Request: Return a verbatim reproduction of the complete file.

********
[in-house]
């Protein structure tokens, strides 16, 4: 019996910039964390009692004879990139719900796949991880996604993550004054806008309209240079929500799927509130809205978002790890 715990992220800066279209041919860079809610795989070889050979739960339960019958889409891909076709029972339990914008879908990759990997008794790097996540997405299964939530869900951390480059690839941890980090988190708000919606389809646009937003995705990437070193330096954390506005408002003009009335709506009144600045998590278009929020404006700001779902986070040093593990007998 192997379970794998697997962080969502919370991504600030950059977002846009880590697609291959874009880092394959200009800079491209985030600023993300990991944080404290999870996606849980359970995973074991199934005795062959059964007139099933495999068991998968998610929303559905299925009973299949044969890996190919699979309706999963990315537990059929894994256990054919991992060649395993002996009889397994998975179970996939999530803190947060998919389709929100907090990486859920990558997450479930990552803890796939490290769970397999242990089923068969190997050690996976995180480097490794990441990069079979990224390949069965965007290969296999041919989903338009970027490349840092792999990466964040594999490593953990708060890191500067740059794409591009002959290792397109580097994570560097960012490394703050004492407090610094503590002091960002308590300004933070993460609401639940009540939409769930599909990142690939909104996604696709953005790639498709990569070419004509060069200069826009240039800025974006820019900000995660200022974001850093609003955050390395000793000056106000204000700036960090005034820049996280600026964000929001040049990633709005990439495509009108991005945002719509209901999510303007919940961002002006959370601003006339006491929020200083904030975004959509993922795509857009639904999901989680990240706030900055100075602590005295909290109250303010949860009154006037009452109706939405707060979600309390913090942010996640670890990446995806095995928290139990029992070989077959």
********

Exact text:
[in-house]
């Protein structure tokens, strides 16, 4: 019996910039964390009692004879990139719900796949991880996604993550004054806008309209240079929500799927509130809205978002790890 715990992220800066279209041919860079809610795989070889050979739960339960019958889409891909076709029972339990914008879908990759990997008794790097996540997405299964939530869900951390480059690839941890980090988190708000919606389809646009937003995705990437070193330096954390506005408002003009009335709506009144600045998590278009929020404006700001779902986070040093593990007998 192997379970794998697997962080969502919370991504600030950059977002846009880590697609291959874009880092394959200009800079491209985030600023993300990991944080404290999870996606849980359970995973074991199934005795062959059964007139099933495999068991998968998610929303559905299925009973299949044969890996190919699979309706999963990315537990059929894994256990054919991992060649395993002996009889397994998975179970996939999530803190947060998919389709929100907090990486859920990558997450479930990552803890796939490290769970397999242990089923068969190997050690996976995180480097490794990441990069079979990224390949069965965007290969296999041919989903338009970027490349840092792999990466964040594999490593953990708060890191500067740059794409591009002959290792397109580097994570560097960012490394703050004492407090610094503590002091960002308590300004933070993460609401639940009540939409769930599909990142690939909104996604696709953005790639498709990569070419004509060069200069826009240039800025974006820019900000995660200022974001850093609003955050390395000793000056106000204000700036960090005034820049996280600026964000929001040049990633709005990439495509009108991005945002719509209901999510303007919940961002002006959370601003006339006491929020200083904030975004959509993922795509857009639904999901989680990240706030900055100075602590005295909290109250303010949860009154006037009452109706939405707060979600309390913090942010996640670890990446995806095995928290139990029992070989077959």